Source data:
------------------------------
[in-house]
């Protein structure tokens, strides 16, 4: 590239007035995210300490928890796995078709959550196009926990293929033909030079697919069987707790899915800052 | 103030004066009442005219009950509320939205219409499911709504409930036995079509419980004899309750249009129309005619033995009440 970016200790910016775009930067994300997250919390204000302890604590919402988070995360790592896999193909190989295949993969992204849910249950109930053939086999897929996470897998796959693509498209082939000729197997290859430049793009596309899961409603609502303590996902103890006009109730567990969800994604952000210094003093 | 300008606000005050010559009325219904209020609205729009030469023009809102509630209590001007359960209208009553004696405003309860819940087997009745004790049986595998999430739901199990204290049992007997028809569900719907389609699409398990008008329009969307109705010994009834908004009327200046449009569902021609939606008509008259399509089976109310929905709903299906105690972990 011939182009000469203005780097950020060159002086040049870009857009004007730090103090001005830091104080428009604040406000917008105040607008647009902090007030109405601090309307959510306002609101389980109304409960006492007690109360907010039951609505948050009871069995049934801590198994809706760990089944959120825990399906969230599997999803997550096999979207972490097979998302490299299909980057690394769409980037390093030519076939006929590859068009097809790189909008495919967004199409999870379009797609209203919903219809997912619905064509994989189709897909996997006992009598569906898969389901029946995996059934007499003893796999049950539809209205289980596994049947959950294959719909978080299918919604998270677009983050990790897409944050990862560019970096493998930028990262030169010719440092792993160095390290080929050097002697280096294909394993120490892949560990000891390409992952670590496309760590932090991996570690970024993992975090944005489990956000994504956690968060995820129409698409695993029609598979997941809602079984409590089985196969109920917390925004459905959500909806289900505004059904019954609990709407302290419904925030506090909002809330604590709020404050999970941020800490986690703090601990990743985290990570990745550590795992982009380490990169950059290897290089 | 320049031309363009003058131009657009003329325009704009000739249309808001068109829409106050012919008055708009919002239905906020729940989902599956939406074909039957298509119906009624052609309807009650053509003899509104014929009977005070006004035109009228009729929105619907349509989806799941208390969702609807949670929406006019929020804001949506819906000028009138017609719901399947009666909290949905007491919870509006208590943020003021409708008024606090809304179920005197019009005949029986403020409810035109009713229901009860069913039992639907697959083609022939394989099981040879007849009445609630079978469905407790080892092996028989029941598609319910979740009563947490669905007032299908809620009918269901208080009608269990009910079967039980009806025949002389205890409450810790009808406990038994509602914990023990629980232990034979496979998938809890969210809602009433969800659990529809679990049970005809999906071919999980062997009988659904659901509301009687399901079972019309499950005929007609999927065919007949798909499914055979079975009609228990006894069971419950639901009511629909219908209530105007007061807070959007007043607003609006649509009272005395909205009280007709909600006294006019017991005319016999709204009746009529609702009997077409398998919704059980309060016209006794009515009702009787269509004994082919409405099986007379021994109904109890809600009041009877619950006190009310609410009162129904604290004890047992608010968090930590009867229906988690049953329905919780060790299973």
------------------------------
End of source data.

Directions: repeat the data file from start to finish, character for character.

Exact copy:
[in-house]
């Protein structure tokens, strides 16, 4: 590239007035995210300490928890796995078709959550196009926990293929033909030079697919069987707790899915800052 | 103030004066009442005219009950509320939205219409499911709504409930036995079509419980004899309750249009129309005619033995009440 970016200790910016775009930067994300997250919390204000302890604590919402988070995360790592896999193909190989295949993969992204849910249950109930053939086999897929996470897998796959693509498209082939000729197997290859430049793009596309899961409603609502303590996902103890006009109730567990969800994604952000210094003093 | 300008606000005050010559009325219904209020609205729009030469023009809102509630209590001007359960209208009553004696405003309860819940087997009745004790049986595998999430739901199990204290049992007997028809569900719907389609699409398990008008329009969307109705010994009834908004009327200046449009569902021609939606008509008259399509089976109310929905709903299906105690972990 011939182009000469203005780097950020060159002086040049870009857009004007730090103090001005830091104080428009604040406000917008105040607008647009902090007030109405601090309307959510306002609101389980109304409960006492007690109360907010039951609505948050009871069995049934801590198994809706760990089944959120825990399906969230599997999803997550096999979207972490097979998302490299299909980057690394769409980037390093030519076939006929590859068009097809790189909008495919967004199409999870379009797609209203919903219809997912619905064509994989189709897909996997006992009598569906898969389901029946995996059934007499003893796999049950539809209205289980596994049947959950294959719909978080299918919604998270677009983050990790897409944050990862560019970096493998930028990262030169010719440092792993160095390290080929050097002697280096294909394993120490892949560990000891390409992952670590496309760590932090991996570690970024993992975090944005489990956000994504956690968060995820129409698409695993029609598979997941809602079984409590089985196969109920917390925004459905959500909806289900505004059904019954609990709407302290419904925030506090909002809330604590709020404050999970941020800490986690703090601990990743985290990570990745550590795992982009380490990169950059290897290089 | 320049031309363009003058131009657009003329325009704009000739249309808001068109829409106050012919008055708009919002239905906020729940989902599956939406074909039957298509119906009624052609309807009650053509003899509104014929009977005070006004035109009228009729929105619907349509989806799941208390969702609807949670929406006019929020804001949506819906000028009138017609719901399947009666909290949905007491919870509006208590943020003021409708008024606090809304179920005197019009005949029986403020409810035109009713229901009860069913039992639907697959083609022939394989099981040879007849009445609630079978469905407790080892092996028989029941598609319910979740009563947490669905007032299908809620009918269901208080009608269990009910079967039980009806025949002389205890409450810790009808406990038994509602914990023990629980232990034979496979998938809890969210809602009433969800659990529809679990049970005809999906071919999980062997009988659904659901509301009687399901079972019309499950005929007609999927065919007949798909499914055979079975009609228990006894069971419950639901009511629909219908209530105007007061807070959007007043607003609006649509009272005395909205009280007709909600006294006019017991005319016999709204009746009529609702009997077409398998919704059980309060016209006794009515009702009787269509004994082919409405099986007379021994109904109890809600009041009877619950006190009310609410009162129904604290004890047992608010968090930590009867229906988690049953329905919780060790299973």